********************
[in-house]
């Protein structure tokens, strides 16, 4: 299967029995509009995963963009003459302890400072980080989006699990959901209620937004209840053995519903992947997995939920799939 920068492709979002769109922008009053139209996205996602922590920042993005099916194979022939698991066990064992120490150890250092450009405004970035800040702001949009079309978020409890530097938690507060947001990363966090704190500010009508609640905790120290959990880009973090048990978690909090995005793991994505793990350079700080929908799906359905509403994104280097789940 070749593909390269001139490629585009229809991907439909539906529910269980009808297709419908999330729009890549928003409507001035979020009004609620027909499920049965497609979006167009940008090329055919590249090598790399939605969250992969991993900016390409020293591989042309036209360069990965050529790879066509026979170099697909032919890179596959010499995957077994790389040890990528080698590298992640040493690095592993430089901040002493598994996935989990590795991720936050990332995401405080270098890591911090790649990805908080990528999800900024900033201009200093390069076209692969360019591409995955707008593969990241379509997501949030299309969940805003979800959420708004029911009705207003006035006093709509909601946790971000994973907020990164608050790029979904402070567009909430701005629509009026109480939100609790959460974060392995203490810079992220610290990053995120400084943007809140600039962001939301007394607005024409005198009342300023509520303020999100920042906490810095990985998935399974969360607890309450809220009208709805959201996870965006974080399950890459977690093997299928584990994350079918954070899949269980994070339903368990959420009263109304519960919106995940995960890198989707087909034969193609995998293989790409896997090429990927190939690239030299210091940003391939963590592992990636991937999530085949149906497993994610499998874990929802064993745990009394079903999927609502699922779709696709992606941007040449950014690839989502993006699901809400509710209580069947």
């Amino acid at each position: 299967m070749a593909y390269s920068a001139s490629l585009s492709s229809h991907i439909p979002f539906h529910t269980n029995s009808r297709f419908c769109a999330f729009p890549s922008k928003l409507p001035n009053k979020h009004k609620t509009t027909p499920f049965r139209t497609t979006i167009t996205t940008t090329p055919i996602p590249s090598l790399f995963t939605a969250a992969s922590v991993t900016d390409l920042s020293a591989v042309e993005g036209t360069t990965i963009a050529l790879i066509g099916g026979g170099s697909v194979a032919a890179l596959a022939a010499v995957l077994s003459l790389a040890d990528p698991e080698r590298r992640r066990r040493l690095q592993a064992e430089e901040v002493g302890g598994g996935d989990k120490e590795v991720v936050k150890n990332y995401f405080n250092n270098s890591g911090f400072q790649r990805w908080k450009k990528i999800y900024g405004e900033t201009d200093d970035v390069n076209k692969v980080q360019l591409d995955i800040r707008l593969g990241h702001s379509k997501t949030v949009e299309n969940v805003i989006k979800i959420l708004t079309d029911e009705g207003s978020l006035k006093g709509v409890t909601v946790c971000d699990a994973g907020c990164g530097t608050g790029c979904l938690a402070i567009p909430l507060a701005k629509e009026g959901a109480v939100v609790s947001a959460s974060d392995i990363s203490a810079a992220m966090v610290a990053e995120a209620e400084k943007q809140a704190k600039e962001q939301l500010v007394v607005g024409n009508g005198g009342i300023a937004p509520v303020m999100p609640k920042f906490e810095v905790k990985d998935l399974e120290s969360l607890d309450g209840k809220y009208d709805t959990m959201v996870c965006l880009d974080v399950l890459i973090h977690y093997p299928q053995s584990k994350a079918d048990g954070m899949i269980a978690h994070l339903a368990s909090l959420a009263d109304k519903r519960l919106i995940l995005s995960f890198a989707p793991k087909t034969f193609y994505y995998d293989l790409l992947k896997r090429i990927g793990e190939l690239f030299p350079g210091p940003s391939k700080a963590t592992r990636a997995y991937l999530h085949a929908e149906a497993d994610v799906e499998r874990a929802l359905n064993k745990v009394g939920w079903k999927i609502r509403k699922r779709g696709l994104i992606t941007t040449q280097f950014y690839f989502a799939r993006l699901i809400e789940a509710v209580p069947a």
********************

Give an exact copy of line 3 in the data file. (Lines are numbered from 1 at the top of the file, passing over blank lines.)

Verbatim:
């Amino acid at each position: 299967m070749a593909y390269s920068a001139s490629l585009s492709s229809h991907i439909p979002f539906h529910t269980n029995s009808r297709f419908c769109a999330f729009p890549s922008k928003l409507p001035n009053k979020h009004k609620t509009t027909p499920f049965r139209t497609t979006i167009t996205t940008t090329p055919i996602p590249s090598l790399f995963t939605a969250a992969s922590v991993t900016d390409l920042s020293a591989v042309e993005g036209t360069t990965i963009a050529l790879i066509g099916g026979g170099s697909v194979a032919a890179l596959a022939a010499v995957l077994s003459l790389a040890d990528p698991e080698r590298r992640r066990r040493l690095q592993a064992e430089e901040v002493g302890g598994g996935d989990k120490e590795v991720v936050k150890n990332y995401f405080n250092n270098s890591g911090f400072q790649r990805w908080k450009k990528i999800y900024g405004e900033t201009d200093d970035v390069n076209k692969v980080q360019l591409d995955i800040r707008l593969g990241h702001s379509k997501t949030v949009e299309n969940v805003i989006k979800i959420l708004t079309d029911e009705g207003s978020l006035k006093g709509v409890t909601v946790c971000d699990a994973g907020c990164g530097t608050g790029c979904l938690a402070i567009p909430l507060a701005k629509e009026g959901a109480v939100v609790s947001a959460s974060d392995i990363s203490a810079a992220m966090v610290a990053e995120a209620e400084k943007q809140a704190k600039e962001q939301l500010v007394v607005g024409n009508g005198g009342i300023a937004p509520v303020m999100p609640k920042f906490e810095v905790k990985d998935l399974e120290s969360l607890d309450g209840k809220y009208d709805t959990m959201v996870c965006l880009d974080v399950l890459i973090h977690y093997p299928q053995s584990k994350a079918d048990g954070m899949i269980a978690h994070l339903a368990s909090l959420a009263d109304k519903r519960l919106i995940l995005s995960f890198a989707p793991k087909t034969f193609y994505y995998d293989l790409l992947k896997r090429i990927g793990e190939l690239f030299p350079g210091p940003s391939k700080a963590t592992r990636a997995y991937l999530h085949a929908e149906a497993d994610v799906e499998r874990a929802l359905n064993k745990v009394g939920w079903k999927i609502r509403k699922r779709g696709l994104i992606t941007t040449q280097f950014y690839f989502a799939r993006l699901i809400e789940a509710v209580p069947a």